Welcome, new faculty member

Leah Dyjak joins Wheaton as assistant professor of photography

Wheaton welcomed new tenure-track faculty member Leah Dyjak, assistant professor of photography, this semester. She joins four other new faculty members who began in the fall semester. We asked her a few questions.

My educational background: Bachelor of fine arts (photography), Massachusetts College of Art and Design; master of fine arts (studio art) University of Texas at Austin

My previous job (title, location): “Most recently I was an assistant professor of video and photography at Winthrop University in Rock Hill, South, Carolina.”

Why I became an educator: “When I was young, I went to a small Polish Catholic school in Springfield, Mass. Back then the Felician Sisters (nuns) were still teaching classes. Although they could be quite intimidating at times, I was enchanted by them. These women had committed their lives to spirituality, service work and living in community. My great uncle, Father Luke, was a missionary priest overseas so the idea to be of use and in service was instilled in me at a very young age. Being an educator is a way for me to pursue my creative interests and make a positive contribution to the world around me.”

What led me to my field: “When I was around 17, I had a dream about what to do with my life. In that dream I realized I wanted to be a photographer. Before work that day (I was working as a lifeguard), I went to the mall and bought a camera. I have been making pictures since then. Photography was an accessible medium, as I did not need a studio. Being a photographer allows me to travel and meet people outside of my day-to-day orbit.”

My current research focus: “My current creative research is focused on charting matter in flux and material failures. The work often looks at the intersection of the built environment and the natural world, such as sea walls, levees and other spaces we construct in an attempt to control the weather. Water, extreme weather and the alchemical transformation of materials is a recurring theme in my work. Through my work, I am interested in accessing the sublime and our collective experience of climate change.”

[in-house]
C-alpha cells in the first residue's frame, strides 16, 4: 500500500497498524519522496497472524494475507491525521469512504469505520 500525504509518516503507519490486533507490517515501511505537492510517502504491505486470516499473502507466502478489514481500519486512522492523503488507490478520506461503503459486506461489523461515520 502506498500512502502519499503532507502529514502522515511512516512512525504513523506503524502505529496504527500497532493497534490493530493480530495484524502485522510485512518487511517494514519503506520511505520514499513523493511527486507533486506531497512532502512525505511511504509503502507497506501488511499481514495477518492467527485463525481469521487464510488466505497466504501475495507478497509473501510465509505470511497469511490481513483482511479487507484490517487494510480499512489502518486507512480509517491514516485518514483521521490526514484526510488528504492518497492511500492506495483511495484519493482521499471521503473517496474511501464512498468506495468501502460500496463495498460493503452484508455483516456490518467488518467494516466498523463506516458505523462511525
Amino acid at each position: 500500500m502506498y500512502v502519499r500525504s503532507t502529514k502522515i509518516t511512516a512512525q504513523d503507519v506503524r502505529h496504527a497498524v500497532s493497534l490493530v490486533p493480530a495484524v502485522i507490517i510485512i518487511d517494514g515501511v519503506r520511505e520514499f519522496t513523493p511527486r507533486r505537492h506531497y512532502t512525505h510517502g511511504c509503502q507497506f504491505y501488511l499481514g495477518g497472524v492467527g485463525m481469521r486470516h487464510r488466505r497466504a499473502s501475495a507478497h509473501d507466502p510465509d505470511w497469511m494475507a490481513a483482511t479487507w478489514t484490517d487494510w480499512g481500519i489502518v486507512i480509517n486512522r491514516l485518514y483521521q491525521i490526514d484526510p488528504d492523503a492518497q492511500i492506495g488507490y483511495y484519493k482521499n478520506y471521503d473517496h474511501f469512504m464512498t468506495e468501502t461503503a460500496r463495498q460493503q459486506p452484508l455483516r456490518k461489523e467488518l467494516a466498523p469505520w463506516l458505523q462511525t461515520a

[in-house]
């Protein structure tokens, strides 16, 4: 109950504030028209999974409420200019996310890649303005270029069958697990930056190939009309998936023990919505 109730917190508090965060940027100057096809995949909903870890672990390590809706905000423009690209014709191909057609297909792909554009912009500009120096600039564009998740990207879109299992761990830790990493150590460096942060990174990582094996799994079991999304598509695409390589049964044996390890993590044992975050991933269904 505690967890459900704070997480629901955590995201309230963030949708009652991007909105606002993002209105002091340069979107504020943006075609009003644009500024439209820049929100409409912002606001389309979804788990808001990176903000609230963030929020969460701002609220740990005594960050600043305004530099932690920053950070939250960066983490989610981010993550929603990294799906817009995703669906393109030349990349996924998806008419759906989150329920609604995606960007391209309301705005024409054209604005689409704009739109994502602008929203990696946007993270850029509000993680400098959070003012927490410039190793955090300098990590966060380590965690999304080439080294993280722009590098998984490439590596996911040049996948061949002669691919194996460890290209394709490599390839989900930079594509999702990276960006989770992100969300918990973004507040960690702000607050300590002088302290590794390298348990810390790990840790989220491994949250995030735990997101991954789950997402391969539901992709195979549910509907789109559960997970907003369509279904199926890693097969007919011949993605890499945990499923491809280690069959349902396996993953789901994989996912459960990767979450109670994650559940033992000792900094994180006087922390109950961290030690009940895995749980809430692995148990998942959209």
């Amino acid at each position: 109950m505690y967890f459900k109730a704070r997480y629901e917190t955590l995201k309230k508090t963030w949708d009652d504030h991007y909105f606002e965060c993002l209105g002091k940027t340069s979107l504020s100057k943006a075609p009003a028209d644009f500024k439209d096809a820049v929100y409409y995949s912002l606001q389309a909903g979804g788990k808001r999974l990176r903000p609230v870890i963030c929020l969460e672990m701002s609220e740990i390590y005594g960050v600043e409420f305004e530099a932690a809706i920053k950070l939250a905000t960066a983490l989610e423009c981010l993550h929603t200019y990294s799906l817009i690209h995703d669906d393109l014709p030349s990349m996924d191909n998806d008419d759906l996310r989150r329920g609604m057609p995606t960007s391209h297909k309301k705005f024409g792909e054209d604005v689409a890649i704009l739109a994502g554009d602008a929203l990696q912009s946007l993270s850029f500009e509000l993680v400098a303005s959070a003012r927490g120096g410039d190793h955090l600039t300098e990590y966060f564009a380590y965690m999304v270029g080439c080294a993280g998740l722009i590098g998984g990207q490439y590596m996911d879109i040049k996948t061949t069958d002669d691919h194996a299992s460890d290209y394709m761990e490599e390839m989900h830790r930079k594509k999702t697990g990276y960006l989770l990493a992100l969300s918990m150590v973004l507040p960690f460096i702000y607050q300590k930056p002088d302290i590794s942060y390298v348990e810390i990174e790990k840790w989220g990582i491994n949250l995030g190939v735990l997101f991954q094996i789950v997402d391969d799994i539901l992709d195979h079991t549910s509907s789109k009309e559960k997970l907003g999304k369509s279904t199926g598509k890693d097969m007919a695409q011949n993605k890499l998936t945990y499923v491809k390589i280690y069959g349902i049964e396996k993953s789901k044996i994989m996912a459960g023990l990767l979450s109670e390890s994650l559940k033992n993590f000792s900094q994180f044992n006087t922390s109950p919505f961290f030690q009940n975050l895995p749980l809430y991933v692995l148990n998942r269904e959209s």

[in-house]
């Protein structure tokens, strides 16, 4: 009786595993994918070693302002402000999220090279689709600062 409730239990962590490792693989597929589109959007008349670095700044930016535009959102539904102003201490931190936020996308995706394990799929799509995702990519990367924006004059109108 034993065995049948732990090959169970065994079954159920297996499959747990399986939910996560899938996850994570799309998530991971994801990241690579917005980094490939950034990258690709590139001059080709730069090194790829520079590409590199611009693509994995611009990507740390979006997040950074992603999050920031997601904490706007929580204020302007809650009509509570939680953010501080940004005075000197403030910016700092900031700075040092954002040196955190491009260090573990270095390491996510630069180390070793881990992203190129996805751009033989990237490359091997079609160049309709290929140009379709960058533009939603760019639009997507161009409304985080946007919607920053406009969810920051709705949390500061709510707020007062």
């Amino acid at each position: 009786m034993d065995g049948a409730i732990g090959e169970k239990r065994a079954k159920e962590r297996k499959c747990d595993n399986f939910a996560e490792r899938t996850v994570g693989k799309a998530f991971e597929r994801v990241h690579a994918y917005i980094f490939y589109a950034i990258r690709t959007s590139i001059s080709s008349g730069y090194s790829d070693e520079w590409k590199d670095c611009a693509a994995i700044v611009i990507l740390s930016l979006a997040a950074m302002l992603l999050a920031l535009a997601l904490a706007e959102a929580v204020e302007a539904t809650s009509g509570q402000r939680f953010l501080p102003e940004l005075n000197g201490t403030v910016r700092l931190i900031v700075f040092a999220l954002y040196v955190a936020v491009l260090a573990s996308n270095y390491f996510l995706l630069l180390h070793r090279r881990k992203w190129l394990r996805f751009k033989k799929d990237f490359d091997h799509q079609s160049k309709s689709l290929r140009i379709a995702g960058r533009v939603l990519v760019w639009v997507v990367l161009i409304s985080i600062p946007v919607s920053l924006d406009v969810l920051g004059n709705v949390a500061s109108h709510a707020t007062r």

Why I chose Wheaton: “Wheaton’s commitment to community, service learning and campus-wide collaboration is very appealing. There is a lot of support for students and faculty to pursue interests. I have found that everyone has a very positive, can-do attitude. It is inspiring to be around so many people looking for solutions and committed to making the world a better place. I am thrilled to be a part of such a close-knit community.”

Most important lesson I learned in college: “You will never get the time back, so make use of every moment, take every opportunity. I learned to trust that people, faculty and peers, sincerely wanted to help me succeed and support my work. I learned that art-making was a way for me to study diverse subject matter and pursue many interests.”

What I want every student to learn: “To trust your intuition and believe in yourself. You are your own best teacher. Each of you have unique and important ideas to contribute to your immediate and extended community. Use your voice. Listen to each other. It is essential to learn to embrace differing perspectives and be open to learning new things from others, even if you might not agree. The ability to listen and practice empathy is imperative to personal growth and changing the world. College is the perfect place to develop and practice these skills in a supportive environment.”

What few people know about me: “I have spent a lot of time driving across country and have the American interstate system practically memorized. I love maps and the American West. Every time I cross the state line I get out of my truck and do a handstand.”